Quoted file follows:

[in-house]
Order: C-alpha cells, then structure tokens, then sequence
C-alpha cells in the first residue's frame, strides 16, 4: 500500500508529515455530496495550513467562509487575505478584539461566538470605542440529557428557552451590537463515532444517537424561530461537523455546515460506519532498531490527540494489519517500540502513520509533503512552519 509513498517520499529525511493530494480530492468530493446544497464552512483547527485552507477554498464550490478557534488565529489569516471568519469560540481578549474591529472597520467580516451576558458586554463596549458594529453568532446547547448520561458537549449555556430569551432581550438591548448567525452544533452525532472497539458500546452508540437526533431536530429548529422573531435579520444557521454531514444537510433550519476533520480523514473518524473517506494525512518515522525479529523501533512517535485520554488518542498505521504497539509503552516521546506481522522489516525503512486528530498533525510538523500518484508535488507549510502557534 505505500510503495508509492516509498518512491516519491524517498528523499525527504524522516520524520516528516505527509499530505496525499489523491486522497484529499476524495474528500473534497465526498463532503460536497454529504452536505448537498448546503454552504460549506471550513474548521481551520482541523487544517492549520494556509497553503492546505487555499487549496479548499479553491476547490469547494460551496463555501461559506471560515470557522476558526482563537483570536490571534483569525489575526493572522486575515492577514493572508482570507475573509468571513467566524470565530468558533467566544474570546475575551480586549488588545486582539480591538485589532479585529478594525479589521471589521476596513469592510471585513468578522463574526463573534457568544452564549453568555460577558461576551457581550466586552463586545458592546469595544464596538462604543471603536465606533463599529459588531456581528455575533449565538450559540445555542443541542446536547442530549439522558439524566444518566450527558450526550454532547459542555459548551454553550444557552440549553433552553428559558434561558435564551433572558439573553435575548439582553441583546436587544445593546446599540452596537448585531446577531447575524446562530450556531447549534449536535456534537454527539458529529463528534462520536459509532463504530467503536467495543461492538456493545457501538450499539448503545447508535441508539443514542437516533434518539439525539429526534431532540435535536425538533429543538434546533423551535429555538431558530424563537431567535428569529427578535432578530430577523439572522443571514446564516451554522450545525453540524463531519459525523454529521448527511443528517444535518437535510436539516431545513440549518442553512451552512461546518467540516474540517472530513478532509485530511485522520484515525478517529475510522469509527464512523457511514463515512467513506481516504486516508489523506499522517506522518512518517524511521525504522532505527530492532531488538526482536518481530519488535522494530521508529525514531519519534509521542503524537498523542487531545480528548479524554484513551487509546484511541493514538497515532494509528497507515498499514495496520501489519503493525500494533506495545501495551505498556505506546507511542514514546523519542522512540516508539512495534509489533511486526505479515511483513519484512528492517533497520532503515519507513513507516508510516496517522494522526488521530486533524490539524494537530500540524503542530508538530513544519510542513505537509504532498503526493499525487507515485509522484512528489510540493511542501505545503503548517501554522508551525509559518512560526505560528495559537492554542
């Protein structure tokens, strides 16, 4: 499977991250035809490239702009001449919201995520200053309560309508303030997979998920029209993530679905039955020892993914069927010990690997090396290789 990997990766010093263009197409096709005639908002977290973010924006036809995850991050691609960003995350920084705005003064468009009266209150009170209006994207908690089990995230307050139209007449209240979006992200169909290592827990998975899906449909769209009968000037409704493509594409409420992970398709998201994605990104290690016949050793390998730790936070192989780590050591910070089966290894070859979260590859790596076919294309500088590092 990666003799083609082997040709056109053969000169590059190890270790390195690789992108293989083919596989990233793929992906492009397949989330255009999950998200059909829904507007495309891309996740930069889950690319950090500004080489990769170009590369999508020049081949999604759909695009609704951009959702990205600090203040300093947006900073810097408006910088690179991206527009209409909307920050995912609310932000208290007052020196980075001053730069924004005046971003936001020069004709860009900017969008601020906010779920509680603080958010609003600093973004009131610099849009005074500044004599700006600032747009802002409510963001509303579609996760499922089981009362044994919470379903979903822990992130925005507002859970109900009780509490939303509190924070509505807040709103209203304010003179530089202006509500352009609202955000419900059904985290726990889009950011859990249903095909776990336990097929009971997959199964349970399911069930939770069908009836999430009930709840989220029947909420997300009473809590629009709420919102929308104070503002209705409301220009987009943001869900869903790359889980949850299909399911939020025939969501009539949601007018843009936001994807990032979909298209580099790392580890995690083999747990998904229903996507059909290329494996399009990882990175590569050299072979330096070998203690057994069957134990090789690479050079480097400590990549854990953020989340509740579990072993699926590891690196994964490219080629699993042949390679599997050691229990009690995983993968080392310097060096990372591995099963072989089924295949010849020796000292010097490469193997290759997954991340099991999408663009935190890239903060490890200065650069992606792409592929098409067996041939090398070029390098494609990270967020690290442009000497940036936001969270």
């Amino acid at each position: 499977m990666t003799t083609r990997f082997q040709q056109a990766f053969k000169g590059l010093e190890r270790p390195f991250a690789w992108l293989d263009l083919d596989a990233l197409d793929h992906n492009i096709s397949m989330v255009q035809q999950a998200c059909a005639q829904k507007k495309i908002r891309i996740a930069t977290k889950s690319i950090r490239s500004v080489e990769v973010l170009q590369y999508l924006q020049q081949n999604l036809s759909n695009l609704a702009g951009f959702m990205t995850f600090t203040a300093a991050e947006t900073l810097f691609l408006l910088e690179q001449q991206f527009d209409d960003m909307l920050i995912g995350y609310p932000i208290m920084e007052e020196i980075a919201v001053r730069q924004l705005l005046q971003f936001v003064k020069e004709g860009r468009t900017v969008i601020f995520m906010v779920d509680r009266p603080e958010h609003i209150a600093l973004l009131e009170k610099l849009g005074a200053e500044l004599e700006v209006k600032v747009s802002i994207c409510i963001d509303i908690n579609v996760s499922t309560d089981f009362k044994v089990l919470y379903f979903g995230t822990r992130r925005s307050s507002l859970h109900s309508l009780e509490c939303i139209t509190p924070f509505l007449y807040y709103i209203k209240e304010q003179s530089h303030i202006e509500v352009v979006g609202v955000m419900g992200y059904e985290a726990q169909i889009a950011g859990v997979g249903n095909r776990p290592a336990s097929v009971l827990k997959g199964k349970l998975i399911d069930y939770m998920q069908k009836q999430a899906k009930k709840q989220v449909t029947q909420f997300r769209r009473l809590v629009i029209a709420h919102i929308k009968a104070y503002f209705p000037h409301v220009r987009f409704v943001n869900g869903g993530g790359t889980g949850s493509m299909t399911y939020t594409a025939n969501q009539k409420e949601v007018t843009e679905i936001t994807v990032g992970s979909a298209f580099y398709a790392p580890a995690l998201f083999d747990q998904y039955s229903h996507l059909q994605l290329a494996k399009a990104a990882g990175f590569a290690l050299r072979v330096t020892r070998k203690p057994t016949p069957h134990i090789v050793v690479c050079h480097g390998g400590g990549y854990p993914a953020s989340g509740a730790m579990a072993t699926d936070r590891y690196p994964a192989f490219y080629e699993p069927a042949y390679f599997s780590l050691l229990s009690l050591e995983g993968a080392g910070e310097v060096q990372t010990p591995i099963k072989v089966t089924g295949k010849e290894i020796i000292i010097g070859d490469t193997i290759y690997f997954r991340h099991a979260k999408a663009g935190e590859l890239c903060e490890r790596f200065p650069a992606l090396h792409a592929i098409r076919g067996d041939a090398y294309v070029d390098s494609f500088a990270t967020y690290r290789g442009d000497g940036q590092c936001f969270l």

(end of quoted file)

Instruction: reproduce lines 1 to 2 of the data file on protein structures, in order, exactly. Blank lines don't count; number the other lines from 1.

[in-house]
Order: C-alpha cells, then structure tokens, then sequence